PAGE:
USA: From slavery to socialism, new legislation restricts what teachers can discuss

Age of ignorance?

Across the U.S., educators are being censored for broaching controversial topics. Since January 2021, researcher Jeffrey Sachs says, 35 states have introduced 137 bills limiting what schools can teach with regard to race, American history, politics, sexual orientation and gender identity.

Sachs has been tracking this legislation for PEN America, a writers organization dedicated to free speech. He says the recent flurry of legislation has created a “minefield” for educators trying to figure out how to teach topics such as slavery, Jim Crow laws or the Holocaust. One proposed law in South Carolina, for instance, prohibits teachers from discussing any topic that creates “discomfort, guilt or anguish” on the basis of political belief.

“That means that a teacher would have to be very, very careful about how they discuss something like, let’s say, fascism or racism or antisemitism,” Sachs says. “These are political beliefs, and it means that teachers are going to have to second-guess whether they can describe that political belief in as forthright and honest a way as we wish for fear of falling afoul of this bill.”

Critical race theory, an academic approach that examines how race and racism function in American institutions, has inspired a backlash in conservative circles across the United States. In one of his first acts in office, Glenn Youngkin, the Republican governor of Virginia, established a hotline to allow parents or members of the community to report critical race theory in the classroom. Meanwhile, in New Hampshire, a conservative mom’s group is offering a $500 bounty to catch teachers who break a state law prohibiting certain teachings about racism and sexism.

“I think it must be a very terrifying time to be an educator at any level in higher ed or in K-12,” Sachs says.

“You have, unfortunately, the kinds of daily stressors that we’ve all become used to because of COVID,” he says. “And now on top of that, these educators are trying to negotiate outraged parents and media pundits. … When you listen to what educators are saying, they’re burned out, and many of them, I think, will head for the exits.”

Interview highlights

On how some of the proposed bills would be impossible to comply with

Some of the bills — I would say many now — include a provision that says something to the effect of: Teachers cannot be compelled to discuss a controversial contemporary issue, but if they do, they must do so evenhandedly and without any kind of favoritism. However, many of those same bills also would require teachers to denounce, in the strongest possible terms, ideas like Marxism or socialism.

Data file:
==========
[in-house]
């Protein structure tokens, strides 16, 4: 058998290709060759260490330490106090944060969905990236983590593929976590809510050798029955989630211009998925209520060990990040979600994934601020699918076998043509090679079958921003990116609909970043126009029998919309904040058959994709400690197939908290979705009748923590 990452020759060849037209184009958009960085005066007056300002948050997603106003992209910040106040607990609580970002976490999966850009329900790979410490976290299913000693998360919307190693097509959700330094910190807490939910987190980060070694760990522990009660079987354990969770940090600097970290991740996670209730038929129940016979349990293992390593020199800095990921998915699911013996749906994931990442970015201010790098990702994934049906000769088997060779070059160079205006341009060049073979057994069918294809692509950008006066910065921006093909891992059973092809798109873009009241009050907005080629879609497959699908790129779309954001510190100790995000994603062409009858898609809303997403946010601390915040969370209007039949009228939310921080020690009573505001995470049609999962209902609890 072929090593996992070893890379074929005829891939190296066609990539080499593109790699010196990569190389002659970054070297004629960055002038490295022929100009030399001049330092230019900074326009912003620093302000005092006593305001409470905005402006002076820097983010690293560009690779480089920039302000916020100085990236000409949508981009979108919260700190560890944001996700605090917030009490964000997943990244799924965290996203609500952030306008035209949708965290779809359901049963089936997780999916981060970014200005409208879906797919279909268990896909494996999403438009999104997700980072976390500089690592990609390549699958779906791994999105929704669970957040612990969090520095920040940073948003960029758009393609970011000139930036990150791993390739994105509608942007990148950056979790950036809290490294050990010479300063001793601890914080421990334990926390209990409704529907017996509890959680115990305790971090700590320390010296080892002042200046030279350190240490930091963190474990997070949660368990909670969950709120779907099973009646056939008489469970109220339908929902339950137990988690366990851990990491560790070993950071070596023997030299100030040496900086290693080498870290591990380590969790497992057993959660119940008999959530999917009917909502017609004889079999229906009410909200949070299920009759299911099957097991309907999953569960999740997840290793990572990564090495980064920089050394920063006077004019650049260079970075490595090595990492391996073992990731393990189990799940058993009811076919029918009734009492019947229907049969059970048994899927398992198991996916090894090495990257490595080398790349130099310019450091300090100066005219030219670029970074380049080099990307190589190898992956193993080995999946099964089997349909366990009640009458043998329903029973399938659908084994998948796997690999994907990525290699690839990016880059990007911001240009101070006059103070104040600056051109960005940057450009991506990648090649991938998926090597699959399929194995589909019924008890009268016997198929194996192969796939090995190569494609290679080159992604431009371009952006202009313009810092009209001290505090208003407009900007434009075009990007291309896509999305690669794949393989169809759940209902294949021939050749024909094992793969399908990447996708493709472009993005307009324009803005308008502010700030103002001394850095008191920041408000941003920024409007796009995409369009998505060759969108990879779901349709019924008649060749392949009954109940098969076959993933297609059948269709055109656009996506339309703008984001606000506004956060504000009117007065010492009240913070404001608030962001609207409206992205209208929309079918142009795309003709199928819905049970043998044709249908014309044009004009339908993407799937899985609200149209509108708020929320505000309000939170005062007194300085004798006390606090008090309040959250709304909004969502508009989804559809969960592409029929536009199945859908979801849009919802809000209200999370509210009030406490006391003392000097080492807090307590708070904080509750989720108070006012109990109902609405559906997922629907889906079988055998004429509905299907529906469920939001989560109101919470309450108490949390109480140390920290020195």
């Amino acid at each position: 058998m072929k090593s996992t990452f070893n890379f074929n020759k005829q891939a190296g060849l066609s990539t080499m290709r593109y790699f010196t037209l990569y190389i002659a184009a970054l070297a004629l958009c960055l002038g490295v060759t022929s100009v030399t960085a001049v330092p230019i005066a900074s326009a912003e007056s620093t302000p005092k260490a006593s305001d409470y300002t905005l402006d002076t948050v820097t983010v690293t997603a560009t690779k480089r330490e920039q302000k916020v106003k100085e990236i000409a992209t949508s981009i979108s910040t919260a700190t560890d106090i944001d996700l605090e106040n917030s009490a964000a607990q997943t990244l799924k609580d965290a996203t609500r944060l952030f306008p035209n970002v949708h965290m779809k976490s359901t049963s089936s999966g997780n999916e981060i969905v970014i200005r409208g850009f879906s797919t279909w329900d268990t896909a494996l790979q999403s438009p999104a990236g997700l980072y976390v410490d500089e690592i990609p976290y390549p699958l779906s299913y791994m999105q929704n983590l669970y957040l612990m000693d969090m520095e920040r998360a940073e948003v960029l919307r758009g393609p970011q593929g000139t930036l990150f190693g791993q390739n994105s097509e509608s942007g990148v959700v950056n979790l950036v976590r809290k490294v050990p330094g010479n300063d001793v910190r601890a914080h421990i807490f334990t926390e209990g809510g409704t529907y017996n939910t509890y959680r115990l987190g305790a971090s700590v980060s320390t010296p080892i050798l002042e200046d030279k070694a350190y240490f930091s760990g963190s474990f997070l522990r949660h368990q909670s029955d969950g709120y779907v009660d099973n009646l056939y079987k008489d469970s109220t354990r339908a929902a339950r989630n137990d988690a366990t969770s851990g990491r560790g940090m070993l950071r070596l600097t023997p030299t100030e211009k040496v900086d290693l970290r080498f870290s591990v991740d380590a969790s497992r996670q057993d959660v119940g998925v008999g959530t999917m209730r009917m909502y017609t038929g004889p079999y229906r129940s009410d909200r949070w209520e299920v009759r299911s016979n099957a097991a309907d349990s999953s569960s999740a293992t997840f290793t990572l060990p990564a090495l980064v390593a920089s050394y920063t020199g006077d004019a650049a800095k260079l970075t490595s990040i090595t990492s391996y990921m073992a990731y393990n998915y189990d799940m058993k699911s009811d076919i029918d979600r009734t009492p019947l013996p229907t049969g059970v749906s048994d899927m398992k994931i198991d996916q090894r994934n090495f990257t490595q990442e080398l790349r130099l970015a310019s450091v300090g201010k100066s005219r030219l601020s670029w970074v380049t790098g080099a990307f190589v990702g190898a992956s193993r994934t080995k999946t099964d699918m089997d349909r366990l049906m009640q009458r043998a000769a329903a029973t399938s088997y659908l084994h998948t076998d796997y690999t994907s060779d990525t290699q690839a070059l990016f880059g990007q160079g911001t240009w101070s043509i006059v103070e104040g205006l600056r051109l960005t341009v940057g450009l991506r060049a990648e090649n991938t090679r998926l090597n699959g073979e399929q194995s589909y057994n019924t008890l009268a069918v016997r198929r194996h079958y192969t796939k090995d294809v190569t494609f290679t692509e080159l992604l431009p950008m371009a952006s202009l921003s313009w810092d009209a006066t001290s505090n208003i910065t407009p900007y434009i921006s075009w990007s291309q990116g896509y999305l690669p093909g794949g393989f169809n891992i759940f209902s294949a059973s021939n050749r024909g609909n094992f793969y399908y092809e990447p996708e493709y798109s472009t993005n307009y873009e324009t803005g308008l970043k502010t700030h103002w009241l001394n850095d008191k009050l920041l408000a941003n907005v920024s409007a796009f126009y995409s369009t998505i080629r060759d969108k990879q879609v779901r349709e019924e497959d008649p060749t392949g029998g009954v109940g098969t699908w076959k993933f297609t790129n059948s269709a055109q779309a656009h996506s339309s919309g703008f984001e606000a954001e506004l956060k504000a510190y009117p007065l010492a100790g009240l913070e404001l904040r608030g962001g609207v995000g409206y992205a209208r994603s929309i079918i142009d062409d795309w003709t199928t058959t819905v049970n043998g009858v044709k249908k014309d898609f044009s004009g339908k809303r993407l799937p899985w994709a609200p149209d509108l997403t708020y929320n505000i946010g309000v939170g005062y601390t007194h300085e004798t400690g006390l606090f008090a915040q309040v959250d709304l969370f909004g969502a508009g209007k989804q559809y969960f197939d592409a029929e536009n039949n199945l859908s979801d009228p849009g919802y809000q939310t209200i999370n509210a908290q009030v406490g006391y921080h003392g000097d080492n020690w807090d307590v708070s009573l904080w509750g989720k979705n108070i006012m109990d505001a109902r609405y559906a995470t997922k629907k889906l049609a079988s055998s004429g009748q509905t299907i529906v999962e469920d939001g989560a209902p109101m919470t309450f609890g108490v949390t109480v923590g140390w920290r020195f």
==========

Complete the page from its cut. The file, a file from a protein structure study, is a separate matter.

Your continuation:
For instance, a bill in Indiana that is currently under consideration would require, among other things, that in the run-up to any general election in the state, students must be taught “socialism, Marxism, communism, totalitarianism or similar political systems are incompatible with and in conflict with the principles of freedom upon which the United States was founded.” And it goes on to say as such, “socialism, Marxism, communism, totalitarianism or similar political systems are detrimental to the people of the United States.”

The issue there, among many others, is that it’s a bill requiring students to be exposed to this litany of claims about different ideologies. And it also requires that in doing so, teachers cannot show favoritism or bias in any one direction. In other words, it’s a bill that can’t possibly actually work. Teachers are being pulled in two different directions, and the consequence is going to be a kind of self-censorship.

Another Indiana bill … prohibits teachers from including in their class any “anti-American ideologies.” Now that term is never defined, and again, it’s not that teachers can’t endorse or promote anti-American ideologies — they’re just simply forbidden from even discussing them.

On bills that address sexuality, gender and LGBTQ issues

It differs bill to bill. But again, many do include language prohibiting teachers from discussing concepts like gender fluidity. It prohibits them from discussing “nontraditional gender identities” and in many cases forbid[s] teachers from discussing controversial events that would presumably include, in many cases, ones like gay marriage or LGBTQ rights.